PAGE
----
People gather outside the meeting house in anticipation of the unveiling of the blue plaque


The premises and grounds of Dunmurry have always been immaculately kept and the meeting house provided a very suitable space for the speeches immediately after the unveiling. This has been a year of commemoration marking the 150th anniversary of Henry Montgomery’s death and, as Ian Crozier observed in his speech, the Ulster Scots Agency had assisted in the republication of Bill McMillan’s booklet on Montgomery, A Profile in Courage, first published fifty years ago and still the most useful introduction to his life and work.


As was also pointed out in the speeches this is not the first blue plaque to a Rev Henry Montgomery (the other one being the founder of the Shankill Road Mission), and it is certainly not the first blue plaque for a Non-Subscribing Presbyterian, but I think it is the first blue plaque for a Non-Subscribing Presbyterian minister (although at least two sons of the manse have already made it onto a blue plaque).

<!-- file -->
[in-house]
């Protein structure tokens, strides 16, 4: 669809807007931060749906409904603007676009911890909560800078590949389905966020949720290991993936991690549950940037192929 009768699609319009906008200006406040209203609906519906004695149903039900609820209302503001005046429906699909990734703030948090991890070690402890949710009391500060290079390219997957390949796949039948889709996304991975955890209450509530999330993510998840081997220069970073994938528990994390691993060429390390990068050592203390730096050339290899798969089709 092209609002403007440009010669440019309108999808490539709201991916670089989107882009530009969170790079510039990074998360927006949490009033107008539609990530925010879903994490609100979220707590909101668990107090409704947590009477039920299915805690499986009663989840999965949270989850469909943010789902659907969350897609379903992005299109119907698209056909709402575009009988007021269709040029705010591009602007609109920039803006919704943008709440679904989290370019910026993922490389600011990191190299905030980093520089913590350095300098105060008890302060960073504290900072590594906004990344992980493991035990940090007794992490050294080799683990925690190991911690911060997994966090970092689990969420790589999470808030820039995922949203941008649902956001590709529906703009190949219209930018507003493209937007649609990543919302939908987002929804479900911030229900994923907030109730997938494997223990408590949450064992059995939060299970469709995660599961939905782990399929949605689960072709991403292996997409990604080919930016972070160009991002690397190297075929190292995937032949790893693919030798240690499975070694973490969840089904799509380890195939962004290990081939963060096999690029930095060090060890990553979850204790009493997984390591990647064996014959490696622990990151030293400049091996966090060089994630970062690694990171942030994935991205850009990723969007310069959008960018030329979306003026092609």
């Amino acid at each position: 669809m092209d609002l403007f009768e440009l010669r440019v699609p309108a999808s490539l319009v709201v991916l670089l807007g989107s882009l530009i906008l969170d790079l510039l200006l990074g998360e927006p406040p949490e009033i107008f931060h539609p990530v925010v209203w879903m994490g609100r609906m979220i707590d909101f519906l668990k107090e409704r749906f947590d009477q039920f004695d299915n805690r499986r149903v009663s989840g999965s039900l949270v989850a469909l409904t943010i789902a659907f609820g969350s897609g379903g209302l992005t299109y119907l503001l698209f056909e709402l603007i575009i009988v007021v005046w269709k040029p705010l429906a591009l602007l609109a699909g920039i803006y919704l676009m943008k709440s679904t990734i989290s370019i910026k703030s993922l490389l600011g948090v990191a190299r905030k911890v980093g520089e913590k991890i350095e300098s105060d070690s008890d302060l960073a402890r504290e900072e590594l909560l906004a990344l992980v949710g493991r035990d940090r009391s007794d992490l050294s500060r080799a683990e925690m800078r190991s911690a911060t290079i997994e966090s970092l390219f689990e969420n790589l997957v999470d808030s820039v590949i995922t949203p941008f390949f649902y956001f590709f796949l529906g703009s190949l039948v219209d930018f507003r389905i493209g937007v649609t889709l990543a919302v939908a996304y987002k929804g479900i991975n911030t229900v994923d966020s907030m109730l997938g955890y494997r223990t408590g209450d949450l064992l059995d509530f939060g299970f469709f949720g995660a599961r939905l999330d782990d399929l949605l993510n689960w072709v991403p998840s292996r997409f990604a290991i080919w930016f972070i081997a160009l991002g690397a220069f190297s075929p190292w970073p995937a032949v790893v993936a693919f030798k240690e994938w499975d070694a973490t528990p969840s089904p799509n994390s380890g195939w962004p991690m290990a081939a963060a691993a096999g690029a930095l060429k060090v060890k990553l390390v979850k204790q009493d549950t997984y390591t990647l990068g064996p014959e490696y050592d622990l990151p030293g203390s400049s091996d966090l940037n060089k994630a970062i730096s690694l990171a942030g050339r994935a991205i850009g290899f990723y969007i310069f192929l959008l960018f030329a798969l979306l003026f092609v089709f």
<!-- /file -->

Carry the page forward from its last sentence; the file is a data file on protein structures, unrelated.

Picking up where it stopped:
Rev Mac unveils the plaque
Rev Mac unveils the plaque


In his speech the Rev Bill McMillan quoted comments made by the Banner of Ulster, a newspaper not sympathetic to Montgomery’s religious position. At the time of his death it said:


Never did his powers of eloquence shine out more conspicuously than when he was denouncing tyranny, in other lands or his own; or pleading for the rights of humanity. He contended that a man’s religion should never subject him to penalty or inconvenience and he claimed liberty alike for Protestant and Catholic, for Christian, Jew and Deist.